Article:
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how electrifying! bacteria found feeding on magnets create natural rechargeable batteries

by:Newland     2019-10-26
According to the new study, bacteria growing on magnetic crystal particles may form a natural rechargeable battery.
Scientists at the University of tibingen in Germany have found that colonies of two bacteria can grow on a mineral called a magnet.
They found that one bacteria could dump electrons on crystals, while the other bacteria took electrons from crystals based on the amount of sunlight they received.
In the wild, scientists say, this could make magnet crystals work like bacteria\'s natural rechargeable batteries.
These findings have led people to hope that these \"batteries\" can be used to help develop new energy sources, although they are currently charging for a very short period of time.
Dr. James Byrne, who led the work at the University of tibingen, said bacteria can increase this activity through genetic engineering.
In our study, we only studied iron-metabolic bacteria, but we speculate that other non-
Iron metabolism organisms can also use magnets as batteries
He said, or if they can use it through genetic engineering.
\"Can engineering bacteria increase energy production? Or is it limited by the magnet itself?
The magnet itself can only hold the maximum number of electrons, which is one of the limiting factors.
However, bacteria come into contact with these electrons by a special enzyme known as the suliron pigment.
\"In principle, if bacteria can be modified with more of these electronic carriers, then it can increase the speed at which they use magnets as batteries.
However, this may not be something that can be used for applications in the near future.
The results of the researchers, published in the journal Science, have cultivated a purple bacteria known as P. Hong, found in the soil, another called
These are growing on nanometers.
Size Crystal of magnet
A iron oxide-based mineral found in rock formations used to make veins.
The team then changed the level of light to simulate the effects at night and during the day.
They found that in the \"day time\" time, P. Hong harvested electrons from the magnet, reducing its charge.
In the evening, Geobacter took over the magnet crystal and dumped the electrons back onto the magnet crystal to charge it.
Geobacter, while metabolizing other organic substances, adds electrons to iron in the crystal.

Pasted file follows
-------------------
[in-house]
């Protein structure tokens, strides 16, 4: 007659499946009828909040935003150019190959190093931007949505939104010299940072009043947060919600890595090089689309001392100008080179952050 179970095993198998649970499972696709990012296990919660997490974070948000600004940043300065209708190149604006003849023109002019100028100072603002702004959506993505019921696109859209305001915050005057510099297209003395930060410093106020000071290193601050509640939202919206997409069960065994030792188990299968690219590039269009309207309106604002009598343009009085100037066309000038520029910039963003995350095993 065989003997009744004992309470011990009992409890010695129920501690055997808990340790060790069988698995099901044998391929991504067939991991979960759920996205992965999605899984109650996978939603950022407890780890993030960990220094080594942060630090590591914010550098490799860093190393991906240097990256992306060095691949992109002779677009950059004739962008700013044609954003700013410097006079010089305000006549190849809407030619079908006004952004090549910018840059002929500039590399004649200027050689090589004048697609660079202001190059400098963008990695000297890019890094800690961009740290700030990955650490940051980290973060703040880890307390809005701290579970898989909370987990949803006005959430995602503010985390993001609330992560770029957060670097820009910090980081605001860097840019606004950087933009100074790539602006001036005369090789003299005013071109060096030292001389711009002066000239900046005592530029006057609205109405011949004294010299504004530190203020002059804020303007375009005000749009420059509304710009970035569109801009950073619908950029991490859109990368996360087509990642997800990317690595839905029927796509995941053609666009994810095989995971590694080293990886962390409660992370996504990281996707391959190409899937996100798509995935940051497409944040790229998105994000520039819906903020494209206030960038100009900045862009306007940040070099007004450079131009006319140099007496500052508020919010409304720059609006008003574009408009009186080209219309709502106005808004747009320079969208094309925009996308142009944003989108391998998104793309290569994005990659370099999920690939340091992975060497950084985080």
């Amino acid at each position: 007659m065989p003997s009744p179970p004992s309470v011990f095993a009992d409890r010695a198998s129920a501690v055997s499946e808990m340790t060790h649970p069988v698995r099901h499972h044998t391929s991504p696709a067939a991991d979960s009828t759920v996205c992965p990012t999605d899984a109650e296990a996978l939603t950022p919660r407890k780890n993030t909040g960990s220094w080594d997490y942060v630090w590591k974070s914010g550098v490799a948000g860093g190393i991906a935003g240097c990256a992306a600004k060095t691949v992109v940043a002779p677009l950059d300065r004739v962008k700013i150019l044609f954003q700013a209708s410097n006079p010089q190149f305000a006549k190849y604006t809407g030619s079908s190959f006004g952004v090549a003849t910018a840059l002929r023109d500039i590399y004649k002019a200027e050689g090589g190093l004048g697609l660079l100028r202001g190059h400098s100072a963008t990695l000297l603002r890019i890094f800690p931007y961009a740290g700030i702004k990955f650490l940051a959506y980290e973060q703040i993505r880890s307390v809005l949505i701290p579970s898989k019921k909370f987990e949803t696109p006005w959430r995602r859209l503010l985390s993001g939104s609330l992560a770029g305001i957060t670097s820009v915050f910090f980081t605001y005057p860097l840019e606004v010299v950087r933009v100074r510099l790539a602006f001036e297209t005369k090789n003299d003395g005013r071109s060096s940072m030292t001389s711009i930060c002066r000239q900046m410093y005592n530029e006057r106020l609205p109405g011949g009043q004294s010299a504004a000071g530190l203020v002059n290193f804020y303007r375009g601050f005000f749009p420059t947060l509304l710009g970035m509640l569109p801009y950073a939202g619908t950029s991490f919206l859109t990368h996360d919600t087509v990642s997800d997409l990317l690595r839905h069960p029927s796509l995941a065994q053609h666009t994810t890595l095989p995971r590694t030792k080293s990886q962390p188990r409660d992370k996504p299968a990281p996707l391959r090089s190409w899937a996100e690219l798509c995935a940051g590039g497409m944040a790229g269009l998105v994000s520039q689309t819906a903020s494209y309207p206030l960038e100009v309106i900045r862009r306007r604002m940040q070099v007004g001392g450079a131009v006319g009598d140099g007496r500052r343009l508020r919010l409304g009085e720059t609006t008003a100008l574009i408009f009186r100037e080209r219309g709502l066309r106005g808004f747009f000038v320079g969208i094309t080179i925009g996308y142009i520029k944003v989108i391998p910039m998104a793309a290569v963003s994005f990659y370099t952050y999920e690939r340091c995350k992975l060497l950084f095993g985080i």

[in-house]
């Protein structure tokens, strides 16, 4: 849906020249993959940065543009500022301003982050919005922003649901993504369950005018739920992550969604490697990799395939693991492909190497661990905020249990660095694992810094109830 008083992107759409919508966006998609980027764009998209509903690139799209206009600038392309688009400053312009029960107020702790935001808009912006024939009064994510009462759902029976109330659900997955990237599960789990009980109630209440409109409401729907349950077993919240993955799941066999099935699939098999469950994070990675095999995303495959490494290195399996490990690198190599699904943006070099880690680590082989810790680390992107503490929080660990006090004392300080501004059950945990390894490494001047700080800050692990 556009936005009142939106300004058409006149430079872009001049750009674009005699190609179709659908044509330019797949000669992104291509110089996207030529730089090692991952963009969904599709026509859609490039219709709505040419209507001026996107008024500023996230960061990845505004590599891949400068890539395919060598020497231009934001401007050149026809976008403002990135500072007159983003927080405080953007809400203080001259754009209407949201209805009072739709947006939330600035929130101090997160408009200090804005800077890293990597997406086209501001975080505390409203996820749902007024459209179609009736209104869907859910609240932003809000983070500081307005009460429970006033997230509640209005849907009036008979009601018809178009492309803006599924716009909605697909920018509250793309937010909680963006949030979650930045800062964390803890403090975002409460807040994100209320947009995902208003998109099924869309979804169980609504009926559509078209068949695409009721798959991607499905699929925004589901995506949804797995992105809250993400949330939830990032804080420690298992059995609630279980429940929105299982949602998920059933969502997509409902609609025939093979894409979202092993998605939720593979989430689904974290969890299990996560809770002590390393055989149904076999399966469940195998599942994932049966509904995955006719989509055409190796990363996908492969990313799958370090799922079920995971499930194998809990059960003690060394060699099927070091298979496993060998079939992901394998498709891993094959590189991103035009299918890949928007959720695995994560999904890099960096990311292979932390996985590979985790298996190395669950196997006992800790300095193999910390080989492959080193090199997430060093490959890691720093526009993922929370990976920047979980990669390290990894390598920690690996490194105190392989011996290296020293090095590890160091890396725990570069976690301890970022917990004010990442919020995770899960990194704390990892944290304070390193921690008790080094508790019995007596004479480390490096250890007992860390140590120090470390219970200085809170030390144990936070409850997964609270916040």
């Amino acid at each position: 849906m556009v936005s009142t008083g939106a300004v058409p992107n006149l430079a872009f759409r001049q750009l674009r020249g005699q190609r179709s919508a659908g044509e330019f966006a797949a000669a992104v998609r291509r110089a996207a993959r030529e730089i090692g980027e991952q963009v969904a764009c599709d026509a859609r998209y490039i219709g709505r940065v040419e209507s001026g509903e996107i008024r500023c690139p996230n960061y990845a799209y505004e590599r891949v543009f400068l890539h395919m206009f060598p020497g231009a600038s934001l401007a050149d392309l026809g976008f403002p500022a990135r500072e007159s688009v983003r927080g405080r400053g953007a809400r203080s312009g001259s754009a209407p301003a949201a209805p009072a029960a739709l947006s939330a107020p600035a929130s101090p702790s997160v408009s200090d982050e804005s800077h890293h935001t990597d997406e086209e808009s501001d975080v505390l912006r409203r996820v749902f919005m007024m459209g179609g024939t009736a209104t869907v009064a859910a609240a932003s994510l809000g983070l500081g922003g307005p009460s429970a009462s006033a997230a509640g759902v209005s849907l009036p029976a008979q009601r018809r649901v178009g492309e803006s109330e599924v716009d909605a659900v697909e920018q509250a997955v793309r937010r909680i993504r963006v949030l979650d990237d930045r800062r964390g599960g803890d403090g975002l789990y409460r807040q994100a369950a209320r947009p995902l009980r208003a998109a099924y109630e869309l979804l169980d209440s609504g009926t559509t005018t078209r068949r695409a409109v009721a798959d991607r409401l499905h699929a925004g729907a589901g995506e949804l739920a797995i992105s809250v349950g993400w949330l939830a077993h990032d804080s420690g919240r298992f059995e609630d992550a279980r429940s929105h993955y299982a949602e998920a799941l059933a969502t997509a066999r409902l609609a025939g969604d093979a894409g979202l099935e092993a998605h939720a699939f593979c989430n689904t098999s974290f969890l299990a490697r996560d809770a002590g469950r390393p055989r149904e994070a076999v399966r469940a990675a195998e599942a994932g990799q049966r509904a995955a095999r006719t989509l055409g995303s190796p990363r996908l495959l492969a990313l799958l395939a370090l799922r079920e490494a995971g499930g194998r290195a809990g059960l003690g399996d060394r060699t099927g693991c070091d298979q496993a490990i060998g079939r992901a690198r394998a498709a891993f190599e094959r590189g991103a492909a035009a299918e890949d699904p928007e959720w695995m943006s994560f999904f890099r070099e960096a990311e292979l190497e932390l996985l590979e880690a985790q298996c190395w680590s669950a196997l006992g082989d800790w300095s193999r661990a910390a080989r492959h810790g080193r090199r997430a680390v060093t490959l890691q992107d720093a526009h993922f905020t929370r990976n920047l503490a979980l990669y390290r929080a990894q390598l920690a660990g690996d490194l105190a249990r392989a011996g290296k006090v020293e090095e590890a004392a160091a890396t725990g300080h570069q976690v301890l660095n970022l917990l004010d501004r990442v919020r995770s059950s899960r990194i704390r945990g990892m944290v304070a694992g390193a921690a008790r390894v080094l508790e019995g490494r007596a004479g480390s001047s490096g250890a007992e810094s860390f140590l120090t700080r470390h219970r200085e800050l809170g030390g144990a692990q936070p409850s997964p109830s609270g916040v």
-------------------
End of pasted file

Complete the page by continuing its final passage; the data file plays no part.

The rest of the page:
Dr Byrne says the results suggest that bacteria can survive in extreme environments deep underground.
He said: \"It is interesting in the Earth chemistry itself, but it is also possible to get useful inspiration from this work.
The flow of electrons is critical to the existence of all life, and the fact that magnets are considered redox activity opens up the possibility that bacteria can survive or survive in other environments compared to magnets, the supply of redox active compounds is insufficient.
The researchers also believe the findings could also be used to help remove toxic metal contamination and turn metals into safer forms using magnets wrapped in bacteria.
There are many kinds of bacteria found to eat electrons by collecting electrons from metal particles, and some bacteria spit out electrons.
These are usually found in seabirds and river beds, and they use energy in the purest form to drive reactions within the cells.
Most living species release the energy needed for food through a series of complex biochemical reactions.
For example, most spine cells break down glucose sugar and release energy packs in molecular form known as ATP.
However, these bacteria appear to take energy directly from the electrons released as they grow on the surface of iron minerals.
Another author of the study, Professor Andrés Kapoor, secretary of the European Society of Geochemistry, said: \"There may be some interesting applications of Geochemistry.
A lot of work has recently been done on cleaning toxic metals with magnets.
For example, magnets can reduce the toxic form of chromium, chromium VI to chromium with less toxicity (III)
And can then be incorporated into the magnet crystal.
The fact that this magnet may then be exposed to these reduced bacteria may enhance its ability to repair.
But our understanding of the significance of this discovery in bioengineering is still in its early stages.
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